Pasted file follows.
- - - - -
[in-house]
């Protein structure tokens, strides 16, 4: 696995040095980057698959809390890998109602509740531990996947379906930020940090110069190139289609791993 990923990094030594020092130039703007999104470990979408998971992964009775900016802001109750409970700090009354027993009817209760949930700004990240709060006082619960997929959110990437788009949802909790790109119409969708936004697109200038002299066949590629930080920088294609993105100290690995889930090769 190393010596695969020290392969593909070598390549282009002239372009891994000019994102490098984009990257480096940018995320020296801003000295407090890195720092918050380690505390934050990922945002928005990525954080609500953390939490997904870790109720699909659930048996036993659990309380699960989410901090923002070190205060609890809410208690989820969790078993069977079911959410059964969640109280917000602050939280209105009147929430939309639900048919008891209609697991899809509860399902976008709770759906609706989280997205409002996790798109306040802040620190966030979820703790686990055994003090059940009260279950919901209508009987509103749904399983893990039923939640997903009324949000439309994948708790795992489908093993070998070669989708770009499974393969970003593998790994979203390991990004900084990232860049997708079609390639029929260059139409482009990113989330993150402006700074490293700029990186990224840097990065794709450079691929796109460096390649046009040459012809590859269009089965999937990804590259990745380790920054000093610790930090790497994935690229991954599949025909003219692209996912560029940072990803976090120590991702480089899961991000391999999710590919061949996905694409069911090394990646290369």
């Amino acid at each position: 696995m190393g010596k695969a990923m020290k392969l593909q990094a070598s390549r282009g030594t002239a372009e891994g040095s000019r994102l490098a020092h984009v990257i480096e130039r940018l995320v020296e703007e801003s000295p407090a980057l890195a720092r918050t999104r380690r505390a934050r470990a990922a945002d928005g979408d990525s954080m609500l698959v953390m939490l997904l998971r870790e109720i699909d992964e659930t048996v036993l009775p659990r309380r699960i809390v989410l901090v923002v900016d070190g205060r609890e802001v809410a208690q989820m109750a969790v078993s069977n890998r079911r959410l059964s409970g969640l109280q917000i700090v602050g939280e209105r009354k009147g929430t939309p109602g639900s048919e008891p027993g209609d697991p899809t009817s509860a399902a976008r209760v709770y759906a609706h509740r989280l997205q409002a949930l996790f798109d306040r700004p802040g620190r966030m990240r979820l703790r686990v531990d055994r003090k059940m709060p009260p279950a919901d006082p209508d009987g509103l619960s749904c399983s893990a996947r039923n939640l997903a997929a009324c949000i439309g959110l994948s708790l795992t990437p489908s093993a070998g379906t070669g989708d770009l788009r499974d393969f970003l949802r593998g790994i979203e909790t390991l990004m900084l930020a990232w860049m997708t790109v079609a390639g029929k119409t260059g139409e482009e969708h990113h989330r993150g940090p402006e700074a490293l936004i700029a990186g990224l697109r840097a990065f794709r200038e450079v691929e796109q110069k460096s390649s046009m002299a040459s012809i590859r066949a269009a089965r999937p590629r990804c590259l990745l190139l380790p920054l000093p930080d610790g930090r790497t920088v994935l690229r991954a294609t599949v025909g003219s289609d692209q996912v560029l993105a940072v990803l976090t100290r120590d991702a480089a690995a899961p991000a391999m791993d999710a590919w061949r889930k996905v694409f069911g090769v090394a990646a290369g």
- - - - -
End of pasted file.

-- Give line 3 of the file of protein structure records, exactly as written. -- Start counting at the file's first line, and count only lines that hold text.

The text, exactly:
């Amino acid at each position: 696995m190393g010596k695969a990923m020290k392969l593909q990094a070598s390549r282009g030594t002239a372009e891994g040095s000019r994102l490098a020092h984009v990257i480096e130039r940018l995320v020296e703007e801003s000295p407090a980057l890195a720092r918050t999104r380690r505390a934050r470990a990922a945002d928005g979408d990525s954080m609500l698959v953390m939490l997904l998971r870790e109720i699909d992964e659930t048996v036993l009775p659990r309380r699960i809390v989410l901090v923002v900016d070190g205060r609890e802001v809410a208690q989820m109750a969790v078993s069977n890998r079911r959410l059964s409970g969640l109280q917000i700090v602050g939280e209105r009354k009147g929430t939309p109602g639900s048919e008891p027993g209609d697991p899809t009817s509860a399902a976008r209760v709770y759906a609706h509740r989280l997205q409002a949930l996790f798109d306040r700004p802040g620190r966030m990240r979820l703790r686990v531990d055994r003090k059940m709060p009260p279950a919901d006082p209508d009987g509103l619960s749904c399983s893990a996947r039923n939640l997903a997929a009324c949000i439309g959110l994948s708790l795992t990437p489908s093993a070998g379906t070669g989708d770009l788009r499974d393969f970003l949802r593998g790994i979203e909790t390991l990004m900084l930020a990232w860049m997708t790109v079609a390639g029929k119409t260059g139409e482009e969708h990113h989330r993150g940090p402006e700074a490293l936004i700029a990186g990224l697109r840097a990065f794709r200038e450079v691929e796109q110069k460096s390649s046009m002299a040459s012809i590859r066949a269009a089965r999937p590629r990804c590259l990745l190139l380790p920054l000093p930080d610790g930090r790497t920088v994935l690229r991954a294609t599949v025909g003219s289609d692209q996912v560029l993105a940072v990803l976090t100290r120590d991702a480089a690995a899961p991000a391999m791993d999710a590919w061949r889930k996905v694409f069911g090769v090394a990646a290369g």